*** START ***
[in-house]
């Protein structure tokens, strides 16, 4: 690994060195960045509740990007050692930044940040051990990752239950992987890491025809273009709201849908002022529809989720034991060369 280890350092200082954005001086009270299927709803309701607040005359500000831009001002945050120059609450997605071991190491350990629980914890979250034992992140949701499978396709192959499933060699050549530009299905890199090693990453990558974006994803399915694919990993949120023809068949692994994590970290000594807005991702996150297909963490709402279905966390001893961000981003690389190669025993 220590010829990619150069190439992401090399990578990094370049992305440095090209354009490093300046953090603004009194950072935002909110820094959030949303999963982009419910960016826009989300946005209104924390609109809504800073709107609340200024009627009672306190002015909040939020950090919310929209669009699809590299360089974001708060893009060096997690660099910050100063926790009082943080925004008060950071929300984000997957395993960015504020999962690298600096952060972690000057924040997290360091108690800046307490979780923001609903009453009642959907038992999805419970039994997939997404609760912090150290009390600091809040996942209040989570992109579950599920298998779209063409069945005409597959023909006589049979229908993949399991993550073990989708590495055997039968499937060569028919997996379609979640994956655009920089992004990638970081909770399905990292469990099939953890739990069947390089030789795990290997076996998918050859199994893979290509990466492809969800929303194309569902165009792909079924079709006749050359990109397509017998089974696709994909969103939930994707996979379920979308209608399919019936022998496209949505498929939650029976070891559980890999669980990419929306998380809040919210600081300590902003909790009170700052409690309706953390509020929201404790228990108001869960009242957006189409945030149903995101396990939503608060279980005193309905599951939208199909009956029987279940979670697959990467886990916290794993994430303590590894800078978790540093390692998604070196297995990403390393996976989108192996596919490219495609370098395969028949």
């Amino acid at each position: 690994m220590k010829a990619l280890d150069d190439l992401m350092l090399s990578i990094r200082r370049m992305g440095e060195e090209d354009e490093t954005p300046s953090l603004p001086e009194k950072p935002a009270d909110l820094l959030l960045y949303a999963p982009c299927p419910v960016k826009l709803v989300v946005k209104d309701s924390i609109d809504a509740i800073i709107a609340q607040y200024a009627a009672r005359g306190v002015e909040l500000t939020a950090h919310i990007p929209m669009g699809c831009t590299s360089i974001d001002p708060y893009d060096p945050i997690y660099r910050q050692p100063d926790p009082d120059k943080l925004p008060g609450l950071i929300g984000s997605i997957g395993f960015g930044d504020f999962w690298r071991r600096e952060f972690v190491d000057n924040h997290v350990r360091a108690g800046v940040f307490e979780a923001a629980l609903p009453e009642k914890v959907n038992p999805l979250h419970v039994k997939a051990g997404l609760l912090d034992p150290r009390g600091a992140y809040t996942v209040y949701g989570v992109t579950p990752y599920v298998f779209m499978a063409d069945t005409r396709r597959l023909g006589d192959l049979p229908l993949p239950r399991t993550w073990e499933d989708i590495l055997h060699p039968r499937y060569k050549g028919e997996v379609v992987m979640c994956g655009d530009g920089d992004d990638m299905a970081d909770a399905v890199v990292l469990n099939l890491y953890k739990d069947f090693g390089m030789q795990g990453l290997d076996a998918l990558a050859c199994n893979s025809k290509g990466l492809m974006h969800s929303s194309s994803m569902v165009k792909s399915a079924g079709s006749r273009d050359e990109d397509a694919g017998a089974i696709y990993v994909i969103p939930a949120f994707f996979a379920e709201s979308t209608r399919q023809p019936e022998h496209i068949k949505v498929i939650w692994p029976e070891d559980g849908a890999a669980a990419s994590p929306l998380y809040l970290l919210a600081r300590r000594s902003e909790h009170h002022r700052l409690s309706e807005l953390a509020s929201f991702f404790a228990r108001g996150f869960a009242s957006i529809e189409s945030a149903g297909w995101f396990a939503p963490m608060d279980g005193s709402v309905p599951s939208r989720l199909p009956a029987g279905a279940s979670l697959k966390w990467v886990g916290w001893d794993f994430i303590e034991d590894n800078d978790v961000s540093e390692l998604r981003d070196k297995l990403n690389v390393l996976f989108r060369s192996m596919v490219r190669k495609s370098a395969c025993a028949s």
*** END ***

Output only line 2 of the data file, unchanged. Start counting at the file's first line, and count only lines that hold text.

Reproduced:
């Protein structure tokens, strides 16, 4: 690994060195960045509740990007050692930044940040051990990752239950992987890491025809273009709201849908002022529809989720034991060369 280890350092200082954005001086009270299927709803309701607040005359500000831009001002945050120059609450997605071991190491350990629980914890979250034992992140949701499978396709192959499933060699050549530009299905890199090693990453990558974006994803399915694919990993949120023809068949692994994590970290000594807005991702996150297909963490709402279905966390001893961000981003690389190669025993 220590010829990619150069190439992401090399990578990094370049992305440095090209354009490093300046953090603004009194950072935002909110820094959030949303999963982009419910960016826009989300946005209104924390609109809504800073709107609340200024009627009672306190002015909040939020950090919310929209669009699809590299360089974001708060893009060096997690660099910050100063926790009082943080925004008060950071929300984000997957395993960015504020999962690298600096952060972690000057924040997290360091108690800046307490979780923001609903009453009642959907038992999805419970039994997939997404609760912090150290009390600091809040996942209040989570992109579950599920298998779209063409069945005409597959023909006589049979229908993949399991993550073990989708590495055997039968499937060569028919997996379609979640994956655009920089992004990638970081909770399905990292469990099939953890739990069947390089030789795990290997076996998918050859199994893979290509990466492809969800929303194309569902165009792909079924079709006749050359990109397509017998089974696709994909969103939930994707996979379920979308209608399919019936022998496209949505498929939650029976070891559980890999669980990419929306998380809040919210600081300590902003909790009170700052409690309706953390509020929201404790228990108001869960009242957006189409945030149903995101396990939503608060279980005193309905599951939208199909009956029987279940979670697959990467886990916290794993994430303590590894800078978790540093390692998604070196297995990403390393996976989108192996596919490219495609370098395969028949």